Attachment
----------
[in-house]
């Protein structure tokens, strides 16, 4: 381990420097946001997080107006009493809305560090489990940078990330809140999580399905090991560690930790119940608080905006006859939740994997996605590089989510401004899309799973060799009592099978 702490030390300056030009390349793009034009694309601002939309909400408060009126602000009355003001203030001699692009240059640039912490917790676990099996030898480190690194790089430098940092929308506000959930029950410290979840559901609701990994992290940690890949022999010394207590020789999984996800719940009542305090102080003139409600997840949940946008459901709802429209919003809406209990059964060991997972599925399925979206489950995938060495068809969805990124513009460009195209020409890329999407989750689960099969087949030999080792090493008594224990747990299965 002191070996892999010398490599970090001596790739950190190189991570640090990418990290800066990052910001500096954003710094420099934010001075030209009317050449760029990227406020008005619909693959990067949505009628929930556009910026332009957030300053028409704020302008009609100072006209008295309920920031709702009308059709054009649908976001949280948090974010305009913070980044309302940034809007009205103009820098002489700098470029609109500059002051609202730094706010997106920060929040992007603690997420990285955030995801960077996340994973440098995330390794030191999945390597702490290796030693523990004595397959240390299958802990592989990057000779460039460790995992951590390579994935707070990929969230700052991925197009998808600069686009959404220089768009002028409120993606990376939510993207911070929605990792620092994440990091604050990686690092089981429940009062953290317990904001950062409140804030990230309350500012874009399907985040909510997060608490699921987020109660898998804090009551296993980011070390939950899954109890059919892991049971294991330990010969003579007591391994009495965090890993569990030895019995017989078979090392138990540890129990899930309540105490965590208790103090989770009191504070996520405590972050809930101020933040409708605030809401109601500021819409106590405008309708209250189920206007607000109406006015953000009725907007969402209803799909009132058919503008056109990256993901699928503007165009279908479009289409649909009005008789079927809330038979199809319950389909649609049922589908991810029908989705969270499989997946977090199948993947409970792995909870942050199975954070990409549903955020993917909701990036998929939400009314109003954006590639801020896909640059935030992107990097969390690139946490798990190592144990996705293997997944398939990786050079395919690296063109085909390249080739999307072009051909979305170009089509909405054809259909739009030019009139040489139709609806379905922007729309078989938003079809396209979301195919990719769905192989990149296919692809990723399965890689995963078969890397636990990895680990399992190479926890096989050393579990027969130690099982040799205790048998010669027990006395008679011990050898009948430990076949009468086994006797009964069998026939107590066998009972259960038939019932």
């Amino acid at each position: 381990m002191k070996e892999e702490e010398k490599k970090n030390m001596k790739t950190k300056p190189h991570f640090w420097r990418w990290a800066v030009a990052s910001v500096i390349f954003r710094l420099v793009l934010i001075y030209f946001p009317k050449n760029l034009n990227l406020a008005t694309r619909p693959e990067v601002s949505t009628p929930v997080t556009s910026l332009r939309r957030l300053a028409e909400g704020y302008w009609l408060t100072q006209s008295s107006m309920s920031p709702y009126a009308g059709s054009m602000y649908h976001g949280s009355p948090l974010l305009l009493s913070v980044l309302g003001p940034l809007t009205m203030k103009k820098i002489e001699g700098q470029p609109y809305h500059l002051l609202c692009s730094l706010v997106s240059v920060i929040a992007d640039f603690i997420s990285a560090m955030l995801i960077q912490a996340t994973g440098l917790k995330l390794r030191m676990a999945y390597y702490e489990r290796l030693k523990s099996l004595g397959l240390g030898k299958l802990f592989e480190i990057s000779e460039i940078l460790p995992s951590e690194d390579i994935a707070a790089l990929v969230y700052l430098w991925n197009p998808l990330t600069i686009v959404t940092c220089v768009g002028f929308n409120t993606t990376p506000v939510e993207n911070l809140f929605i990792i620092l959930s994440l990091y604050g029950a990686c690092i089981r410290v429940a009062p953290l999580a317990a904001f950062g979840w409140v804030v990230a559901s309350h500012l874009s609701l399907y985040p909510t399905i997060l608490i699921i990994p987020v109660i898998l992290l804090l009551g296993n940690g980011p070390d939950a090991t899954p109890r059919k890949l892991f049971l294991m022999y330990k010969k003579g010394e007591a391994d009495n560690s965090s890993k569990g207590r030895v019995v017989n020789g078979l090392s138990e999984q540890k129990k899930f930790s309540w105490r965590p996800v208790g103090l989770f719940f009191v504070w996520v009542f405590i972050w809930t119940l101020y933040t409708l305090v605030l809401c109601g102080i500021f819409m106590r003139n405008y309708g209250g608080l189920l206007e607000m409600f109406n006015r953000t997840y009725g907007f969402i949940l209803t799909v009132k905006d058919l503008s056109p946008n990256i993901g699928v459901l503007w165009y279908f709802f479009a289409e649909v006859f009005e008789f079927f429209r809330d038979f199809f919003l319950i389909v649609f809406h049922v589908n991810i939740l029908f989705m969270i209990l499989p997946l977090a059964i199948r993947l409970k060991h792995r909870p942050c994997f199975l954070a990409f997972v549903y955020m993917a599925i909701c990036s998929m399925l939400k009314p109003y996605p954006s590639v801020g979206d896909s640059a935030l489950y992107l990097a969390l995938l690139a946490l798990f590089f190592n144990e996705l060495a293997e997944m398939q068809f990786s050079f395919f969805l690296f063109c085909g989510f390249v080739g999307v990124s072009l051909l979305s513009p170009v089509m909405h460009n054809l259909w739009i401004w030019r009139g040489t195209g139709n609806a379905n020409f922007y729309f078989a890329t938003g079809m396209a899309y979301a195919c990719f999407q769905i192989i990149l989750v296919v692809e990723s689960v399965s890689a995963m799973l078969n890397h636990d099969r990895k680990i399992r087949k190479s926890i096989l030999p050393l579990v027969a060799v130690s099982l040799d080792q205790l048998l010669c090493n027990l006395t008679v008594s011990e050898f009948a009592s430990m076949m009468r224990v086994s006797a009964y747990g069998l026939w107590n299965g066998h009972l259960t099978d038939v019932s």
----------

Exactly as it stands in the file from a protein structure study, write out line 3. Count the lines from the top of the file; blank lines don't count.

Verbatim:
């Amino acid at each position: 381990m002191k070996e892999e702490e010398k490599k970090n030390m001596k790739t950190k300056p190189h991570f640090w420097r990418w990290a800066v030009a990052s910001v500096i390349f954003r710094l420099v793009l934010i001075y030209f946001p009317k050449n760029l034009n990227l406020a008005t694309r619909p693959e990067v601002s949505t009628p929930v997080t556009s910026l332009r939309r957030l300053a028409e909400g704020y302008w009609l408060t100072q006209s008295s107006m309920s920031p709702y009126a009308g059709s054009m602000y649908h976001g949280s009355p948090l974010l305009l009493s913070v980044l309302g003001p940034l809007t009205m203030k103009k820098i002489e001699g700098q470029p609109y809305h500059l002051l609202c692009s730094l706010v997106s240059v920060i929040a992007d640039f603690i997420s990285a560090m955030l995801i960077q912490a996340t994973g440098l917790k995330l390794r030191m676990a999945y390597y702490e489990r290796l030693k523990s099996l004595g397959l240390g030898k299958l802990f592989e480190i990057s000779e460039i940078l460790p995992s951590e690194d390579i994935a707070a790089l990929v969230y700052l430098w991925n197009p998808l990330t600069i686009v959404t940092c220089v768009g002028f929308n409120t993606t990376p506000v939510e993207n911070l809140f929605i990792i620092l959930s994440l990091y604050g029950a990686c690092i089981r410290v429940a009062p953290l999580a317990a904001f950062g979840w409140v804030v990230a559901s309350h500012l874009s609701l399907y985040p909510t399905i997060l608490i699921i990994p987020v109660i898998l992290l804090l009551g296993n940690g980011p070390d939950a090991t899954p109890r059919k890949l892991f049971l294991m022999y330990k010969k003579g010394e007591a391994d009495n560690s965090s890993k569990g207590r030895v019995v017989n020789g078979l090392s138990e999984q540890k129990k899930f930790s309540w105490r965590p996800v208790g103090l989770f719940f009191v504070w996520v009542f405590i972050w809930t119940l101020y933040t409708l305090v605030l809401c109601g102080i500021f819409m106590r003139n405008y309708g209250g608080l189920l206007e607000m409600f109406n006015r953000t997840y009725g907007f969402i949940l209803t799909v009132k905006d058919l503008s056109p946008n990256i993901g699928v459901l503007w165009y279908f709802f479009a289409e649909v006859f009005e008789f079927f429209r809330d038979f199809f919003l319950i389909v649609f809406h049922v589908n991810i939740l029908f989705m969270i209990l499989p997946l977090a059964i199948r993947l409970k060991h792995r909870p942050c994997f199975l954070a990409f997972v549903y955020m993917a599925i909701c990036s998929m399925l939400k009314p109003y996605p954006s590639v801020g979206d896909s640059a935030l489950y992107l990097a969390l995938l690139a946490l798990f590089f190592n144990e996705l060495a293997e997944m398939q068809f990786s050079f395919f969805l690296f063109c085909g989510f390249v080739g999307v990124s072009l051909l979305s513009p170009v089509m909405h460009n054809l259909w739009i401004w030019r009139g040489t195209g139709n609806a379905n020409f922007y729309f078989a890329t938003g079809m396209a899309y979301a195919c990719f999407q769905i192989i990149l989750v296919v692809e990723s689960v399965s890689a995963m799973l078969n890397h636990d099969r990895k680990i399992r087949k190479s926890i096989l030999p050393l579990v027969a060799v130690s099982l040799d080792q205790l048998l010669c090493n027990l006395t008679v008594s011990e050898f009948a009592s430990m076949m009468r224990v086994s006797a009964y747990g069998l026939w107590n299965g066998h009972l259960t099978d038939v019932s």